The Mongols took all of China. They destroyed the Jin dynasty, the Xia, the Dali Kingdom and the Song. They killed over 45 million people (I've seen much higher estimates) in China.

They moved south and subjugated the people of Vietnam/Korea/Cambodia

They they moved West and the Mongols destroyed the Khwarezmid Empire and then devastated and depopulated Baghdad and the surrounding areas so thoroughly that many historians don't consider them recovered even today.

Then they went north and killed about half the population of Kievan Rus according to Parallel Sixty - a website concerning Russian history.

To summarize, the Mongols ruled >25% of the populace on earth (and killed 1/4th to 1/10th as many) in the exact area which was inquired about for a period of ~200 years which was chronologically located in the middle of the also referenced Medieval era and didn't participate in any holy wars or tolerate them in the slightest. Should you be a vassal or were belligerent towards allies or acted unacceptably then they destroyed your society and institutions (including troublesome religious institutions) completely and then punished the populace harshly.

  • Welcome to History @Junkiebev. Firstly, I don't see how you address the question What factors made medieval East Asia more religiously tolerant than medieval Europe? Secondly, an answer not supported by references or links to authorities is just ... your unsupported opinion. Please check out the help center for further guidance. Again, welcome! – andy256 May 27 '15 at 6:37
  • I qualified it as my opinion though - sorry for the lack of sourcing. The description of History says that it is for Historians/History Buffs and the Mongols are famous for their religious tolerance. What level of historical knowledge should I expect in History just so I know how extensively I need to source statements? I would have sourced more thoroughly on the edit but I'm only allowed 2 links. I absolutely adore history and I'm looking forward to browsing - Thanks for the welcome! – Junkiebev May 27 '15 at 22:56
  • You now have the privileges to access more features :-) – andy256 May 27 '15 at 23:02
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East Asia is more "religiously tolerant" than Europe in medieval time because of several reason.

  1. The ancient east Asia is agricultural economics system. Agricultural Economics heavily rely on environment such as climate, land, water supply...... Therefore the worship of agricultural gods and nature gods has important position in early east-asia religion. In additional, those gods have different "role" and Polytheism are not contradicted.
  2. The east Asia society is patriarchy. In patriarchal society, the ruling class is the oldest man within the group and all experiences, techniques, values and wealth are transferred within family. Therefore ancestor worship becomes another religion.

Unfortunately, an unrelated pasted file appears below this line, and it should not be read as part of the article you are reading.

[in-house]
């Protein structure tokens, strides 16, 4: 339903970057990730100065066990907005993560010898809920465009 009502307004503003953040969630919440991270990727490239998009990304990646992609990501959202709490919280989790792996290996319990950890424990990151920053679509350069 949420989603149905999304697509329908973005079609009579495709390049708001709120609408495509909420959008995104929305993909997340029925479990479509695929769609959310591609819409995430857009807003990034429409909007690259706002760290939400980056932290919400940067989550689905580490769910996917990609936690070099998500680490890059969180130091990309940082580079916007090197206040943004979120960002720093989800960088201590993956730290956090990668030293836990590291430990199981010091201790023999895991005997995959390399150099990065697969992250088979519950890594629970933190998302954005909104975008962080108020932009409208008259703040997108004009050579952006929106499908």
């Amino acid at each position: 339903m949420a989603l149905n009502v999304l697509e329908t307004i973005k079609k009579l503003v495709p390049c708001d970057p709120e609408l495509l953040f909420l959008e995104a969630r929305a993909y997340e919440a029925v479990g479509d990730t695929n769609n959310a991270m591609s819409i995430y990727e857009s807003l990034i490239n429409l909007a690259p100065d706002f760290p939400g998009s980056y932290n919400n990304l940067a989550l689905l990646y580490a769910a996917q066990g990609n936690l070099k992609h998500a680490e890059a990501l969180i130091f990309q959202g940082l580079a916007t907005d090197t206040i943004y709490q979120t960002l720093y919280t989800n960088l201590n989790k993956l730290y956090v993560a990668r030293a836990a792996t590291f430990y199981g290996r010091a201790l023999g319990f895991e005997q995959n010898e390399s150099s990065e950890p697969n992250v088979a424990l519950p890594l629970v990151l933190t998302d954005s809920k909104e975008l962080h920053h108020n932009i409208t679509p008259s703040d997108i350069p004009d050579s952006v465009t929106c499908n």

3. The political system in east Asia is absolute monarchy. Obedience of patriarchy and nature believes will strengthen their ruling authority. Therefore , in addition to the original religions, other authorities including deceased ancestors, worthies (Such as Guan Yu, Yue Fei) and the emperor/king were also sacred. Japanese political system is different from other east asia countries but what the governors do are the same. "Religiously tolerant" are often used for the tools of domination. ZongBing (宗炳) in the book of immortal God(明佛論) said: 'Although Theory of Confucianism, Buddhism and Taoism are different, but their goals is same to rectify people.(孔、老、如來雖三訓殊路,而習善共轍也) Emperor Wen of Liu Song said "If everyone were Buddhists, I would no longer afraid of losing my emperor position."(若使率土之濱皆純此化,則吾坐致太平,夫复何事). You can see how political utilitarianism of religiously tolerant they are.

Based on the economical, social and the political reason, East Asia countries are said to be "more religiously tolerant" than Europe in medieval time - What I mean is, only the religions follow those rule can exists. Manichaeism, Nestorianism and Zroatrism actually are religions of foreigners and not much local Hans believe them. That is the same for Christianism, even though it was developed quickly in late Ming and early Qing dynasty, it was banned in early 18th century due to contradiction of royalty and local practise. In Japan conflict/war between the local religions and Christian were common in Azuchi–Momoyama period.

However in 19th century it changed. The nature and agricultural worships are being replaced by Science, the patriarchal society was collpasing due to urbanisation and industrialisation and the royalty was threatened by riots and western invasion. Box rebellion is a classic example of the religious conflict in China, though it occurred in 1900.

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Asian philosophy is inherently more about personal freedom, Buddhism, The Veda's Taoism, all stress personal freedom. The lack of religious tolerance was and is much more political or economic in nature. When some find the means to control others with a particular religious belief then intolerance sets in as a way to maintain that control. Even Christianity was originally more about personal responsibility then about a place to worship.

  • This is an opinion, which is excellent in the context of a pub discussion, but lacks the scholarship and references that define a really good H:SE answer. – Mark C. Wallace May 18 '15 at 12:12
  • Tell the buddhist monks killing the muslims in southeast Asia. – Ne Mo Feb 29 '16 at 19:04